Preston Souza

Preston Souza


Preston Souza is a non-binary influencer championing gender-fluid fashion, and one of the original employees of the world’s first gender-free store The Phluid Project, based in Manhattan. Founded by Rob Smith (a former fashion executive who’s worked at Macy’s, Victoria’s Secret, Levi’s, and Nike), the company is now on a mission to challenge boundaries and empower individuals to explore identity through acceptance, balance, integrity, intention, and openness - and Souza has been a key voice in the process. 

Since the store’s humble beginnings in March 2018, Souza has grown into their current role of Chief of Staff and Product Curation; become a major advocate for gender-free clothing; mediated a Europhia panel with Hunter Schafer and Barbie Ferreira; and gotten a design credit for a World Pride 2019 sunglasses collab with custom eyewear brand King Children under their belt. They were alsorecently featured in a book of portraits celebrating queer identities by award-winning director and photographer Manuel Rodrigues called Untitled

Through the Phluid Project, Souza coordinatesand speaks on educationalLGBTQIA+panels; helps showcase emerging queer designers on the daily; hosts fundraising events; collaborates with major brands like Nico Panda and Fila; and arranges in-store pop ups.To say the least: Souza is making an impression on the present and future of gender-free fashion.


Preston, you have such an amazing sense of personal style, and aren’t afraid of breaking through binary boundaries. How would you describe your fashion sense?
My personal style changes everyday. It starts with how I'm feeling each morning, kind of like portraying the character and energy I connect with most that day. I believe self-expression is freedom, so if I wake up and if I'm feeling feminine, you might see me in a pair of heels, or a dress. On the other hand, there are days that I feel a bit more masculine, but whatever I choose doesn't make me any less non-binary. I choose to build my identity everyday, and I don't believe that it must be the same each morning. It’s an ongoing journey that changes all the time. We should embrace this and have some fun with it. 

Is there anything you’d like to say about own personal experiences with gender in fashion?
My personal experience with gender in fashion is changing constantly, and has developed for me over time. I can't say I've always been so expressive or confident in the way I choose to portray myself, but something I've adopted is always asking the questions "why" and "who said." This is in the lens of, who set these restrictions that men should wear X and women need to wear Y?What I can confidently say, and have come to learn, is that there isn't one person, regardless of sexuality or sex assigned gender, that hasn't struggled with the restrictions that their gender has put on their expression or life. For example, when a cis woman is struggling between wearing a pant suit or a dress for an interview, or when a man negates his emotions because that’s seen as not being masculine. It is more than just fashion, it is truly a societal dilemma that we all face everyday, just some more than others.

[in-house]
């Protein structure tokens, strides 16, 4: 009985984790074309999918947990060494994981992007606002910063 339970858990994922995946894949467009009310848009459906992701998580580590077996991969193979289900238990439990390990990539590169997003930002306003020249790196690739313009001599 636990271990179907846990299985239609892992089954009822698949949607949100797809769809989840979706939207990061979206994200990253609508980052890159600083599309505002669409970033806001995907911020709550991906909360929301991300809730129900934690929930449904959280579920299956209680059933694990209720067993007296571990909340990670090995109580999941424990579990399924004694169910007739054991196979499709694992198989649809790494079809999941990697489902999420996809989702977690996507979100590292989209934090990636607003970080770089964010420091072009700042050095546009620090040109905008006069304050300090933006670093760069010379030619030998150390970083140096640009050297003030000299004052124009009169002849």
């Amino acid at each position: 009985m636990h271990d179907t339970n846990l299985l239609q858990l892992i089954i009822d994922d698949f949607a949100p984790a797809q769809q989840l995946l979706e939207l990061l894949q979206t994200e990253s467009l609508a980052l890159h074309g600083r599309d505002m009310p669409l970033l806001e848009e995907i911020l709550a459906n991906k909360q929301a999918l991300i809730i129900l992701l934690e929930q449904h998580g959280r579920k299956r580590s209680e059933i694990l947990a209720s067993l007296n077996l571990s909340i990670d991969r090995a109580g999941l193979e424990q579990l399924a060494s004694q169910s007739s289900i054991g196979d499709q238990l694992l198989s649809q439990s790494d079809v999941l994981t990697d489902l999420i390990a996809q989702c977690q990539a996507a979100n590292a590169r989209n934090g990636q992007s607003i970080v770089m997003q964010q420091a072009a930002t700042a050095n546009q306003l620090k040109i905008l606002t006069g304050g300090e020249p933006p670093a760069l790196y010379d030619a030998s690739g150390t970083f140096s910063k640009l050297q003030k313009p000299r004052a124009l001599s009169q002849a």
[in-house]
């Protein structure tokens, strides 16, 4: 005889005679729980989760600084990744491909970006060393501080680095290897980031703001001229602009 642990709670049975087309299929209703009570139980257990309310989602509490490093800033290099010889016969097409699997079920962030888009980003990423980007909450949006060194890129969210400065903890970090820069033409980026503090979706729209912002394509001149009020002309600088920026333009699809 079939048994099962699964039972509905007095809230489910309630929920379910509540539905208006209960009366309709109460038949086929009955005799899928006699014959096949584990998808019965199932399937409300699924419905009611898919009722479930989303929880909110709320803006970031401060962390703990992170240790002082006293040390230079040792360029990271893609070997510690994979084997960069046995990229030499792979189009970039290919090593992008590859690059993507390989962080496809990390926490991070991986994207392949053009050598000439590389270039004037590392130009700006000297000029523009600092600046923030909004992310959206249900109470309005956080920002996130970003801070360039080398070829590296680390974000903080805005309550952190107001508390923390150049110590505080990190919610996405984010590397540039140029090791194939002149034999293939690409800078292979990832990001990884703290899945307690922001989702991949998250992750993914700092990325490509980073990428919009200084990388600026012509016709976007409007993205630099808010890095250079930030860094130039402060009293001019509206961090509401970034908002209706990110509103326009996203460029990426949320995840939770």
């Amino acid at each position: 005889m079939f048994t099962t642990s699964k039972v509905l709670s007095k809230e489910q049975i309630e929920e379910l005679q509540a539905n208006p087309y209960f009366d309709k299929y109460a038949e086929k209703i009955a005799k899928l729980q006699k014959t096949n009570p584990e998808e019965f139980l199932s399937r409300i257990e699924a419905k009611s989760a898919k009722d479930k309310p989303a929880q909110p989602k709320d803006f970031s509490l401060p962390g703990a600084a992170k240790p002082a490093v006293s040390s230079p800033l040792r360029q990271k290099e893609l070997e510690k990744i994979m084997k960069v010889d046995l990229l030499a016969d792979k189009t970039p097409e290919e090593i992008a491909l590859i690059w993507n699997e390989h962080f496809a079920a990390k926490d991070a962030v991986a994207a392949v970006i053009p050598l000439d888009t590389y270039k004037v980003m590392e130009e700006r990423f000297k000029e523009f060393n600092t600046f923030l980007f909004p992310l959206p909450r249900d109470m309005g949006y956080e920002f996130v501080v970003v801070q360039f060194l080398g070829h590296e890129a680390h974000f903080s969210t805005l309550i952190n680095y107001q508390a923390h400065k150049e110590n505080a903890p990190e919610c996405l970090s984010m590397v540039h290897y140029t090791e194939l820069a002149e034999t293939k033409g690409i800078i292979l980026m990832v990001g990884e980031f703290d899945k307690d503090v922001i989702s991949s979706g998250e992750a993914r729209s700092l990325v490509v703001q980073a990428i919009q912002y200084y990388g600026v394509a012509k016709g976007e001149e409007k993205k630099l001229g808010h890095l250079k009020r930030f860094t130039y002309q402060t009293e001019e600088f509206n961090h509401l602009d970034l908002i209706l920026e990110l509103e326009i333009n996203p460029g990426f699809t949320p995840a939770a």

You’re such an active, positive and inclusive voice in the NYC LGBTQIA+ community, and community-driven spokesperson for the Phluid Project. What are you working on now?
I am very fortunate for all the support The Phluid Project has received from within and outside of the community. What I would love to continue to do is bring these types of conversations to the forefront of mainstream culture. I want to encourage people, LGBTQIA+ or not, that they don't need to be a servant to the restrictions that society has put on them, or the expectations, when it comes to their gender or identity. I choose to live in a world that is free, because I will be damned if anyone will tell me who I am outside of myself. I want that confidence to rippled through the world through me and everything The Phluid Project stands for. 


The store uses the slogan ‘break the binary’. What does that mean to you?
The binary to me are rules, rules set by people we aren't even sure of. I think society is waking up and asking the obvious question of why. I actively choose everyday to live against this.  

Who are some of your favorite queer designers and icons at the moment? 
I really love No Sesso. They're an LA-based, queer-owned brand run by Pierre Davis and Arin Hayes. They're not only queer, but people of color, and a member of the trans community. It’s brands that are built for the community, by the community, that are the ones I believe we should support most.

Your self-proclaimed motto is,“who said?”Can you tell us a bit more about that?
"Who said?" is all about asking that question of why are we following rules predetermined for us by people we don't even knowor, often times, believe to be right. Why do we feel the need to follow rules that inhibit us from being free and exploring? I refuse. I'd like to live in a world where society embraces all people, all types, values creativity and people who live outside of the norm. It is only through people who break rules, that we actually able to innovate, create, and progress society, art, and culture forward. 

What do you hope for in the future of fashion without gender?
Someday, fashion will have no gender and that this will trickle into everyday lives. I'd love to see trans people, non-binary, femmes, and queers, to be able to live freely without judgement. I'd love to see cis people have fun, embrace the journey of gender, and that there is no right or one way of presenting.




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